Are there better options to build an API and describe its structure for clients? The main one which comes to mind is protocol buffers, developed by Google. This standard was designed first and foremost with code generators in mind, integrating the primitive data types common to most statically typed languages. However, while it’s a fairly popular format, which supports Kotlin, it’s still not as ubiquitous as JSON, which can harm its portability.

You could also create your own descriptor format for JSON APIs, but you would lose the benefit of much of the tooling which comes from JSON schema itself, which is very useful for instance for automated documentation generation and automated JSON validation.

Making the most of JSON Schema

Making the most out of JSON schema for APIs therefore requires careful conventions, which must be strictly enforced. Popular libraries to generate code from schemas do themselves also have to introduce conventions and restrictions, which generally resemble the ones presented in this article. The scope of JSON schema is far too broad. Many keywords of JSON schema deliberately haven’t been presented in this article because they’re inconvenient to represent in object-oriented languages (regular expressions for strings, custom integer range, …). If you decide to allow them in the JSON schema for your APIs, be sure to think about the impact for developers who will write the code for the API.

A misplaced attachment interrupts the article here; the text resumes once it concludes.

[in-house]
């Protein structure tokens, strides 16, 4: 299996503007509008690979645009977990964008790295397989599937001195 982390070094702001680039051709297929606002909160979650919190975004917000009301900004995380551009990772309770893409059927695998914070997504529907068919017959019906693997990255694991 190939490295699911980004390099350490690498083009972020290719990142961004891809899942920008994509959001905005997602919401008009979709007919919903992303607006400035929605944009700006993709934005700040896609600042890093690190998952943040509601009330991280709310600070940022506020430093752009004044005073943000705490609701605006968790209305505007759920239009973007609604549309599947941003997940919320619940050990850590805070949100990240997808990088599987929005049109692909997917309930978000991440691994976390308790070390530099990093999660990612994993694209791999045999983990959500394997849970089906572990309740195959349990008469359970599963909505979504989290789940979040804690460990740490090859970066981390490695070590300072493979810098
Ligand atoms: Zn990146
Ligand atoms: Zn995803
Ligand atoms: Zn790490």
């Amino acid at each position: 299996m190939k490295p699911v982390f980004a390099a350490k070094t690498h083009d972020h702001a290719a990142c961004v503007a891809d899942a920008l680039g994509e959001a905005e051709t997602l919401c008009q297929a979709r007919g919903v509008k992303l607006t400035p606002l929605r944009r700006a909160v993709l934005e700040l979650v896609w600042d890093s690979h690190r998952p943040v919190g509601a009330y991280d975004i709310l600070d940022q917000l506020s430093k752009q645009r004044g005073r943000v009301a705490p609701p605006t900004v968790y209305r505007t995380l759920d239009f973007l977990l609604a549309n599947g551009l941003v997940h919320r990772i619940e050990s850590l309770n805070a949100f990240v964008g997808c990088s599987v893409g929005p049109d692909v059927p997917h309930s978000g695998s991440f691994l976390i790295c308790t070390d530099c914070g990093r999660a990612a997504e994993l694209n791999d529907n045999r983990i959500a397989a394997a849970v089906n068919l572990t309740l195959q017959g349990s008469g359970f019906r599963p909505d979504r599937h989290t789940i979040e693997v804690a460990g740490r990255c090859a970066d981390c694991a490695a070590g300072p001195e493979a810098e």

Restrict the JSON Schema used to describe your API to use only predefined conventions, so that it presents patterns which are simple to translate to object-oriented types.

Martin Devillers